gartmore

Link Posted 15/03/2012 - 20:41
If the rewind lever is turning and there isn't some ridiculous tension you have to overcome, then I suspect the little prongs that engage with the top of the film cartridge might not be doing their job. Take that roll out of the camera, its ruined anyway, unless John is right. How much is protruding from the cartridge? If its the whole roll you'll know; if its just 10cms or so then it never wound on in the first place.

I think you should rewind the roll so that the tongue is just protruding and then leaving the back of the camera open, load the film and wind on, press the shutter, wind on etc. This will let you know if the camera is winding on correctly.

If it is, press the rewind button on the baseplate and attempt to rewind the film into the cassette. What happens?
Ken
“We must avoid however, snapping away, shooting quickly and without thought, overloading ourselves with unnecessary images that clutter our memory and diminish the clarity of the whole.” - Henri Cartier-Bresson -

Jonathan-Mac

Link Posted 15/03/2012 - 21:13
coker wrote:
I always found with my MX that, when getting near to the end of rewinding,the tightening of the film onto the take-up spool imparted a certain "spring" to the spool, which was only released when the magic needles "let go".
When you get to the point where "it won't go anymore", apply a little more pressure on the rewind crank & the needles will let go. You WILL feel that release of the tension.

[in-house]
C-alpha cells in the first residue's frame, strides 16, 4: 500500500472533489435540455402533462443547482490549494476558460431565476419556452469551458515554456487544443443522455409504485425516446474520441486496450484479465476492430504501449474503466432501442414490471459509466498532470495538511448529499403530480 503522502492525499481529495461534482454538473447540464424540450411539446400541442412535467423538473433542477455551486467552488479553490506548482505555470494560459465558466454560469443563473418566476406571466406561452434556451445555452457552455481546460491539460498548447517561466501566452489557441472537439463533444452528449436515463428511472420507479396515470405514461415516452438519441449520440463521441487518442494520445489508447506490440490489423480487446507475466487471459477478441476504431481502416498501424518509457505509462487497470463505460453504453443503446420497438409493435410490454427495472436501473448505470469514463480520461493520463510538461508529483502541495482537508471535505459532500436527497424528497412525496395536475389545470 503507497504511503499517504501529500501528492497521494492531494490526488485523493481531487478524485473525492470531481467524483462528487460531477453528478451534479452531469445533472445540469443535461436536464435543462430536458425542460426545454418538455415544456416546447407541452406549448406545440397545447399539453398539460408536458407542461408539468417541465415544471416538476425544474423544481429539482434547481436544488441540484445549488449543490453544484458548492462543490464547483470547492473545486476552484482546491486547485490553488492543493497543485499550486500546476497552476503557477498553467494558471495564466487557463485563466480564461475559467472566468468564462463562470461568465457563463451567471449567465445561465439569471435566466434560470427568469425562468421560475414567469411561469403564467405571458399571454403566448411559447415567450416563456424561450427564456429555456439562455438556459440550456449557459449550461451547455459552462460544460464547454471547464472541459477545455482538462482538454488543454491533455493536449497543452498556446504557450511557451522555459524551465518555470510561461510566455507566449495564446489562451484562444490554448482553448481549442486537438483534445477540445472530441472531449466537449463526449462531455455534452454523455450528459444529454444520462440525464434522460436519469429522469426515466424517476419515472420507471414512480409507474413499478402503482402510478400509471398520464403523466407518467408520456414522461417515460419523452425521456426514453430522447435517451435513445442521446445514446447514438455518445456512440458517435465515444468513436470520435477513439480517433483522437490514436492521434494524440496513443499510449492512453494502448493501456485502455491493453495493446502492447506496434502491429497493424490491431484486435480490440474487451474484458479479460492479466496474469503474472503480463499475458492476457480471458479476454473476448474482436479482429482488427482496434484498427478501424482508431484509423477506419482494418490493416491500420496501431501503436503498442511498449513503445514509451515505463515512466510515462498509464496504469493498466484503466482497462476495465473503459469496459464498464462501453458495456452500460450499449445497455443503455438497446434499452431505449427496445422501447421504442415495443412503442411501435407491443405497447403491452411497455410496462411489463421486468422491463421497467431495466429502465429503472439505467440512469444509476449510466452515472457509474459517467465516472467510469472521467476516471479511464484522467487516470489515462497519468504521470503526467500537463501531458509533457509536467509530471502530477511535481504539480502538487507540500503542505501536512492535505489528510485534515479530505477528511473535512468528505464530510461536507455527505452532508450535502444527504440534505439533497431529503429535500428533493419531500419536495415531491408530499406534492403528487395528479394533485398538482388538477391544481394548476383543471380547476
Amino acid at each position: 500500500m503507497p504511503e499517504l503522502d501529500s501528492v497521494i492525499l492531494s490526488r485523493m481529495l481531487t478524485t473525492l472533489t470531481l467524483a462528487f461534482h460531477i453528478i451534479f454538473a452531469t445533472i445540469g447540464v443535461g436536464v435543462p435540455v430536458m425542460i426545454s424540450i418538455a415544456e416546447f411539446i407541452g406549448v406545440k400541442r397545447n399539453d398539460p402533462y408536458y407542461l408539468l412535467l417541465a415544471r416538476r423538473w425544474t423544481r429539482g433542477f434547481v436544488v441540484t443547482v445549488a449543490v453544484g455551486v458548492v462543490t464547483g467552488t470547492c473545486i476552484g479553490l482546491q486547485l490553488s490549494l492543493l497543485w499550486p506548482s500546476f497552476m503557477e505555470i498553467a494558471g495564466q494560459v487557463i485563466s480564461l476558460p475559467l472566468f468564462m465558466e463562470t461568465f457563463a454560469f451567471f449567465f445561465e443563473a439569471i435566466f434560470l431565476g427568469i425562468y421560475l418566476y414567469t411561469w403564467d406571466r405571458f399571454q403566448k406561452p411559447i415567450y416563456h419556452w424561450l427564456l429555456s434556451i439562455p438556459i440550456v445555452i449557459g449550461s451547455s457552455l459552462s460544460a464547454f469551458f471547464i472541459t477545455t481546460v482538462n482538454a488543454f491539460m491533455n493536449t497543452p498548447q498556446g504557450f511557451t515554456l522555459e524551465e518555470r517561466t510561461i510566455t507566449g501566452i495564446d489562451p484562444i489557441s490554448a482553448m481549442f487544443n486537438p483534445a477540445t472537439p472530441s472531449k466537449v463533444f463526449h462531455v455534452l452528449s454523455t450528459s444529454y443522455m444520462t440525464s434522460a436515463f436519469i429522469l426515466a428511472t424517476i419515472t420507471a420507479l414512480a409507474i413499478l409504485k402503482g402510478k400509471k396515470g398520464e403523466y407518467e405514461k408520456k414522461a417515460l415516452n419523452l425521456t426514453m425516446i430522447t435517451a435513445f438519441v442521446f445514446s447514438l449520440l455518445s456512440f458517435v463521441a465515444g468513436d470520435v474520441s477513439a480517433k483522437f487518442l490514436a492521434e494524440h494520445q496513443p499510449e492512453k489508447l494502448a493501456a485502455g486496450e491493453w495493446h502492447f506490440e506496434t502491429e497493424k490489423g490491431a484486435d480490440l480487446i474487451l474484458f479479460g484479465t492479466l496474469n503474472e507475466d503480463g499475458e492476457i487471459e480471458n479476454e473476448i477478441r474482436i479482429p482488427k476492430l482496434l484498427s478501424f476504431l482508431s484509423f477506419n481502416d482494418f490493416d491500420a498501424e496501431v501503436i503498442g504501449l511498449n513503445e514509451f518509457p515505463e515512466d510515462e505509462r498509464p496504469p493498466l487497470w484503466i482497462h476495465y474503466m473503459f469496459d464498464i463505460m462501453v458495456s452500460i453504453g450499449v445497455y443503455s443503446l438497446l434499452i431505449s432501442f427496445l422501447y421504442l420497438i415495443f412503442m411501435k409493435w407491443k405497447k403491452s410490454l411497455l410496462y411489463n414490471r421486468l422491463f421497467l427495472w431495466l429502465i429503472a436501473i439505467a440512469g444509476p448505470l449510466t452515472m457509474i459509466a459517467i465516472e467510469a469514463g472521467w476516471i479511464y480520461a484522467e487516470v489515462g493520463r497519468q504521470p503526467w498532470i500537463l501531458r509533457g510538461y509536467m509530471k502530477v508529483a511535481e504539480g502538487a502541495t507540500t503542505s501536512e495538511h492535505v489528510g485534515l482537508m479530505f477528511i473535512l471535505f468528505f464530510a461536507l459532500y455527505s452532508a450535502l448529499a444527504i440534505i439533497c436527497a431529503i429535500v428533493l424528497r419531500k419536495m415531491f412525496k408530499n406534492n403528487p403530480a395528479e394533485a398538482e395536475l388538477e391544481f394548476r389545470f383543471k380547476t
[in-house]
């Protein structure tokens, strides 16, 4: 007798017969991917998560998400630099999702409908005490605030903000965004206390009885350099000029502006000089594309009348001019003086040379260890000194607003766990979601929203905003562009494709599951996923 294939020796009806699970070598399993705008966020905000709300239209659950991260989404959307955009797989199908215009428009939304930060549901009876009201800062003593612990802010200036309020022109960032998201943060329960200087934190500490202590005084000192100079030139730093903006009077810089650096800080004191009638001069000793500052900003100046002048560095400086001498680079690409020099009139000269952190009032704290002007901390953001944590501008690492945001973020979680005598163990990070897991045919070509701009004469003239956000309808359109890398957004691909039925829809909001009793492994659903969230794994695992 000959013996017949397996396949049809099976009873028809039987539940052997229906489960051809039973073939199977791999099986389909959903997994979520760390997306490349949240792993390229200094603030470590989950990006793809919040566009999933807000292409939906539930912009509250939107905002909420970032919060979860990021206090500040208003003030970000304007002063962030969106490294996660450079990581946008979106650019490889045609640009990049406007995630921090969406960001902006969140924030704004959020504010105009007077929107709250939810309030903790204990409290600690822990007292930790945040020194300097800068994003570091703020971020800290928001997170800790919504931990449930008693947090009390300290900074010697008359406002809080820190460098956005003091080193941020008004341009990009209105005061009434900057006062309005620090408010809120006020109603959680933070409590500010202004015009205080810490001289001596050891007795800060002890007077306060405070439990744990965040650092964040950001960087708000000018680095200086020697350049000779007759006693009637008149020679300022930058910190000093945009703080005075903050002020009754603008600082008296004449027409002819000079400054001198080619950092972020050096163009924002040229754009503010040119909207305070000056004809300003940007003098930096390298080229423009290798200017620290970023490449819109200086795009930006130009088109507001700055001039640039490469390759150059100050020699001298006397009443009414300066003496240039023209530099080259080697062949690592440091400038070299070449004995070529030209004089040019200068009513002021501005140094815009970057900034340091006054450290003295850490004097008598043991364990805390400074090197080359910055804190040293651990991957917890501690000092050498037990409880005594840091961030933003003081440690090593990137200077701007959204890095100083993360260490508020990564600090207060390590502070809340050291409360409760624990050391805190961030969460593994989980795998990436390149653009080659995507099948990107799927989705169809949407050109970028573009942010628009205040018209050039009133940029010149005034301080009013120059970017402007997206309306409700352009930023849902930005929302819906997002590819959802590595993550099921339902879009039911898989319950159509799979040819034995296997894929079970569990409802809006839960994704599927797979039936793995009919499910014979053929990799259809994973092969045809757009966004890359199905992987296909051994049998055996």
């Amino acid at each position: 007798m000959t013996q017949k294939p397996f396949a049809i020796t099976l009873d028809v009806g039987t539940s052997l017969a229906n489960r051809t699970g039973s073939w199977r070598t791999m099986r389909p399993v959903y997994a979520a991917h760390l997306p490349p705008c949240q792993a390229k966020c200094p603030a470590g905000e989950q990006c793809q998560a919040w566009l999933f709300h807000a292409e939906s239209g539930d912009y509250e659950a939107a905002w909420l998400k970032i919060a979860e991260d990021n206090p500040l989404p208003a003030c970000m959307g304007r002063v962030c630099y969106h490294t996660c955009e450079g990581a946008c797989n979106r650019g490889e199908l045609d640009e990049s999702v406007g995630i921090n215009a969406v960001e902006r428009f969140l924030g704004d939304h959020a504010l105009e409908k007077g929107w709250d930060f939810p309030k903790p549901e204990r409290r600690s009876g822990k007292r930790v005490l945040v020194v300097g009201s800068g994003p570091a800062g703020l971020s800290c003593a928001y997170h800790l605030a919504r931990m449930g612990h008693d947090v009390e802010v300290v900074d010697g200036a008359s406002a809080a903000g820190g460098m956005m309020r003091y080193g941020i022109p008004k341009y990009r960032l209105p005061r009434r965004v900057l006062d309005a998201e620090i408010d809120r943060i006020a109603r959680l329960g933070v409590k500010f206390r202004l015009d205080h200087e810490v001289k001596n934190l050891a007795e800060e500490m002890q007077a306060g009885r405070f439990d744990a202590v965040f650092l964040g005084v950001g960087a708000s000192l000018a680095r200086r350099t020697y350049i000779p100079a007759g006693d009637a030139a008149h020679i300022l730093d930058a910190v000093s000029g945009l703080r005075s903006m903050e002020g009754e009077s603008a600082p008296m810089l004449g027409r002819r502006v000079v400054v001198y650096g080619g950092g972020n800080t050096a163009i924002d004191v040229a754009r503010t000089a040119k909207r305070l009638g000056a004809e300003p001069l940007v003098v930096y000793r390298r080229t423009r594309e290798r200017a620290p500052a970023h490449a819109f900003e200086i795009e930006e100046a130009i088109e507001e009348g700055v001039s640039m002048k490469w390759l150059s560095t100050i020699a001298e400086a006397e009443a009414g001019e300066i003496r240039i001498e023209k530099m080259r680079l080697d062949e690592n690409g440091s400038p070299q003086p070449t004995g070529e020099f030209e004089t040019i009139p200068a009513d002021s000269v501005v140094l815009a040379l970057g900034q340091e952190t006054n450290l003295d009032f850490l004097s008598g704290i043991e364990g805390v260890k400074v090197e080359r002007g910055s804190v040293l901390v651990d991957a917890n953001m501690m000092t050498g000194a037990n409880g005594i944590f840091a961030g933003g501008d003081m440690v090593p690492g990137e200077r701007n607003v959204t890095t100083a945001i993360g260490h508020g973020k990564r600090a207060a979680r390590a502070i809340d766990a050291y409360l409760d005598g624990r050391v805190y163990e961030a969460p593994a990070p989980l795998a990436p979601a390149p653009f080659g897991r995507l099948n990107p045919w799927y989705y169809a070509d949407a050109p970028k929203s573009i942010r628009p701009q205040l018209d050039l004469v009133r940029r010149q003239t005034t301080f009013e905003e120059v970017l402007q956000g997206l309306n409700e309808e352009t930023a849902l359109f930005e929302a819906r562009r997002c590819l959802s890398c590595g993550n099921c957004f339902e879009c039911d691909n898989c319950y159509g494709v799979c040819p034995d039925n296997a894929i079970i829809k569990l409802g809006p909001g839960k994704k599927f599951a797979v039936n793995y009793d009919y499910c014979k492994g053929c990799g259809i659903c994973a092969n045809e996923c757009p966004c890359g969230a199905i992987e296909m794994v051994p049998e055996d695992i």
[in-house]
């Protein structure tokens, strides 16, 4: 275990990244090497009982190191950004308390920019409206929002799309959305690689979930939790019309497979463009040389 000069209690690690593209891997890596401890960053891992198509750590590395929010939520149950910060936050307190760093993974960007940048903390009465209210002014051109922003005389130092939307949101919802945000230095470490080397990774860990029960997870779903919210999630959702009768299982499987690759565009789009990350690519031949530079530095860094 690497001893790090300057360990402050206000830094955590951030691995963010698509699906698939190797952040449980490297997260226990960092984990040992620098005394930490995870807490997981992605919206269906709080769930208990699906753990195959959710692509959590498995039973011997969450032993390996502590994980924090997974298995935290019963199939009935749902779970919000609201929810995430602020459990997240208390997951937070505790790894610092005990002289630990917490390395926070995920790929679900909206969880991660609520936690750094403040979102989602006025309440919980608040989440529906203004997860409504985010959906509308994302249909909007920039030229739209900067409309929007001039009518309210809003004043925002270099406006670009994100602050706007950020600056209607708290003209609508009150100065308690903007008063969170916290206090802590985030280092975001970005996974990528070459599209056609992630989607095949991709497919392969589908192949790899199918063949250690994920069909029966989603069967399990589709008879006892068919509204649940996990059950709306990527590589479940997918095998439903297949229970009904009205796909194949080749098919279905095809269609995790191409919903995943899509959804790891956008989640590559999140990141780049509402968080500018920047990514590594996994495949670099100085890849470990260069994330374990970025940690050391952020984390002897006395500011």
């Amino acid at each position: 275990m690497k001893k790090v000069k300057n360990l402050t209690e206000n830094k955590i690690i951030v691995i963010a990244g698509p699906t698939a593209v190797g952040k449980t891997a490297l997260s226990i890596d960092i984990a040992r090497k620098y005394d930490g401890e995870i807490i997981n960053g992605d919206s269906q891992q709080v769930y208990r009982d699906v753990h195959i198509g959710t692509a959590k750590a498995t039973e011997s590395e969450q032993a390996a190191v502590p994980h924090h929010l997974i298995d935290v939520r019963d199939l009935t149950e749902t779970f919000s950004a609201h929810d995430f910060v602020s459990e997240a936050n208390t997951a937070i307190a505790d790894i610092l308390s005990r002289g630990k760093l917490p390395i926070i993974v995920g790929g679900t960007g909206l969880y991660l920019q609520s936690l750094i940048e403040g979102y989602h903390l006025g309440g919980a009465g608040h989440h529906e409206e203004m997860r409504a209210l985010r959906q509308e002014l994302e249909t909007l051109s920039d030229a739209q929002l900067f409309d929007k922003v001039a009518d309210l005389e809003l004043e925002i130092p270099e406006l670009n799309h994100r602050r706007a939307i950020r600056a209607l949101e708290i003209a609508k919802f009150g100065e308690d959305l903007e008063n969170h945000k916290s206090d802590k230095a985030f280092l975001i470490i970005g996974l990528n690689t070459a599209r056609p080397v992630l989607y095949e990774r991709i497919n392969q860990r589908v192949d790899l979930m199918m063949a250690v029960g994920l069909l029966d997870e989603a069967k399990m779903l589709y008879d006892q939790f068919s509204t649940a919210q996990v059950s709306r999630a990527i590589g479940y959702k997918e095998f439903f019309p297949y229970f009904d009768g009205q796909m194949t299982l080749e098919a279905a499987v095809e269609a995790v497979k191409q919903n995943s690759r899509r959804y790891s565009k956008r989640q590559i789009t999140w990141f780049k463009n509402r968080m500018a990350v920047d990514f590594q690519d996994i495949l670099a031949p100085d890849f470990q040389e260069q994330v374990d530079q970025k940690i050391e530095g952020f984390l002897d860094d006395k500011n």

One just has to be careful, thereafter, not to continue rewinding, lest the leader goes into the cassette as well!

Hope this helps,

Roger.

This seems to be exactly what has happened. I took the advice from Steven9761 (many thanks, I hadn't thought of that) and opened the camera to remove the film. It turned out that it had rewound but the tip of the film was extremely well stuck in the magic needles and wouldn't let go. I was applying a LOT of pressure rewinding the film and was worried I would tear the film or break the rewind lever. The rewind release button works perfectly.

So the only part of the film that has been exposed in the removal process is the first part, which was exposed anyway when I loaded the film. Fingers crossed it will turn out ok. Of course, as it's the test roll, there may be light leaks or shutter timing problems or other issues that have messed up the photos. But you never know until you try.

Thanks everyone for the help, I knew I could count on the experience here for some good advice.
Pentax hybrid user - Digital K3 & K200D, film 645 and 35mm SLR and Pentax (&other) lenses adapted to Fuji X digital
Fan of DA limited and old manual lenses
Add a Comment
You must be registered or logged-in to comment.